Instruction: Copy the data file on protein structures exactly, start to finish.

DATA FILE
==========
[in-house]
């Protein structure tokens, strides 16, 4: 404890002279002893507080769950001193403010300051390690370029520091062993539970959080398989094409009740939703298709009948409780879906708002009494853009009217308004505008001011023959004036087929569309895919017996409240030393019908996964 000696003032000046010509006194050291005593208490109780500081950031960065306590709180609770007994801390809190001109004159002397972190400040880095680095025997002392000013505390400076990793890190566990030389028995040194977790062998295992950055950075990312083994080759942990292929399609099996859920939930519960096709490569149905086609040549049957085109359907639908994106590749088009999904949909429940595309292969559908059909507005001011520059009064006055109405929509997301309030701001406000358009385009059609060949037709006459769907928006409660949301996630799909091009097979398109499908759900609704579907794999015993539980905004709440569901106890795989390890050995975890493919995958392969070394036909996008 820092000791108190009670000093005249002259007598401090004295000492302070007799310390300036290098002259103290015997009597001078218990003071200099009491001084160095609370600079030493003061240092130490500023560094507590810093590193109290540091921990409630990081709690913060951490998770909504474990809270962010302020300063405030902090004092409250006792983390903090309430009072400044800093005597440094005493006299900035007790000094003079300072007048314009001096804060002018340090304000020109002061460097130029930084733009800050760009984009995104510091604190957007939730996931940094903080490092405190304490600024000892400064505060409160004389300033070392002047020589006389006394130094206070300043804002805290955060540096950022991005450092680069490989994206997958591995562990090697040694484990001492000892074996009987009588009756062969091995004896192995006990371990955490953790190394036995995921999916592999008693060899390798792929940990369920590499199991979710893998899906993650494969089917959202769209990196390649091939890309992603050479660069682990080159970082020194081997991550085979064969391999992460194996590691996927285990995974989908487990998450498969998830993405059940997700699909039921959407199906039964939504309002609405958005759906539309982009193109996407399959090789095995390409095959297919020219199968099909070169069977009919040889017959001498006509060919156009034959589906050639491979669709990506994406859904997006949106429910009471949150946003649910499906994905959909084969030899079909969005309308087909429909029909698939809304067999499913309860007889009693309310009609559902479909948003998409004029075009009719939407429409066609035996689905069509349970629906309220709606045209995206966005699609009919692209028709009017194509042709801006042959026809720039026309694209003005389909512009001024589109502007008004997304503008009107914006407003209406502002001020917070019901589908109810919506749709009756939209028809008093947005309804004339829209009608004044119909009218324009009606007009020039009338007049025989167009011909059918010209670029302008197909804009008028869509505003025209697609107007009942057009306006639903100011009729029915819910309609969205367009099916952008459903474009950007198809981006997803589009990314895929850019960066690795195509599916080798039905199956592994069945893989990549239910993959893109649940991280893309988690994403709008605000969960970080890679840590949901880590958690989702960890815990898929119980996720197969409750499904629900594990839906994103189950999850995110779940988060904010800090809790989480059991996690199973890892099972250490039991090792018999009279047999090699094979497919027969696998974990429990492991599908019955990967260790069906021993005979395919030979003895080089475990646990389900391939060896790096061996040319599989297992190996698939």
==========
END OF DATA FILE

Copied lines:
[in-house]
């Protein structure tokens, strides 16, 4: 404890002279002893507080769950001193403010300051390690370029520091062993539970959080398989094409009740939703298709009948409780879906708002009494853009009217308004505008001011023959004036087929569309895919017996409240030393019908996964 000696003032000046010509006194050291005593208490109780500081950031960065306590709180609770007994801390809190001109004159002397972190400040880095680095025997002392000013505390400076990793890190566990030389028995040194977790062998295992950055950075990312083994080759942990292929399609099996859920939930519960096709490569149905086609040549049957085109359907639908994106590749088009999904949909429940595309292969559908059909507005001011520059009064006055109405929509997301309030701001406000358009385009059609060949037709006459769907928006409660949301996630799909091009097979398109499908759900609704579907794999015993539980905004709440569901106890795989390890050995975890493919995958392969070394036909996008 820092000791108190009670000093005249002259007598401090004295000492302070007799310390300036290098002259103290015997009597001078218990003071200099009491001084160095609370600079030493003061240092130490500023560094507590810093590193109290540091921990409630990081709690913060951490998770909504474990809270962010302020300063405030902090004092409250006792983390903090309430009072400044800093005597440094005493006299900035007790000094003079300072007048314009001096804060002018340090304000020109002061460097130029930084733009800050760009984009995104510091604190957007939730996931940094903080490092405190304490600024000892400064505060409160004389300033070392002047020589006389006394130094206070300043804002805290955060540096950022991005450092680069490989994206997958591995562990090697040694484990001492000892074996009987009588009756062969091995004896192995006990371990955490953790190394036995995921999916592999008693060899390798792929940990369920590499199991979710893998899906993650494969089917959202769209990196390649091939890309992603050479660069682990080159970082020194081997991550085979064969391999992460194996590691996927285990995974989908487990998450498969998830993405059940997700699909039921959407199906039964939504309002609405958005759906539309982009193109996407399959090789095995390409095959297919020219199968099909070169069977009919040889017959001498006509060919156009034959589906050639491979669709990506994406859904997006949106429910009471949150946003649910499906994905959909084969030899079909969005309308087909429909029909698939809304067999499913309860007889009693309310009609559902479909948003998409004029075009009719939407429409066609035996689905069509349970629906309220709606045209995206966005699609009919692209028709009017194509042709801006042959026809720039026309694209003005389909512009001024589109502007008004997304503008009107914006407003209406502002001020917070019901589908109810919506749709009756939209028809008093947005309804004339829209009608004044119909009218324009009606007009020039009338007049025989167009011909059918010209670029302008197909804009008028869509505003025209697609107007009942057009306006639903100011009729029915819910309609969205367009099916952008459903474009950007198809981006997803589009990314895929850019960066690795195509599916080798039905199956592994069945893989990549239910993959893109649940991280893309988690994403709008605000969960970080890679840590949901880590958690989702960890815990898929119980996720197969409750499904629900594990839906994103189950999850995110779940988060904010800090809790989480059991996690199973890892099972250490039991090792018999009279047999090699094979497919027969696998974990429990492991599908019955990967260790069906021993005979395919030979003895080089475990646990389900391939060896790096061996040319599989297992190996698939």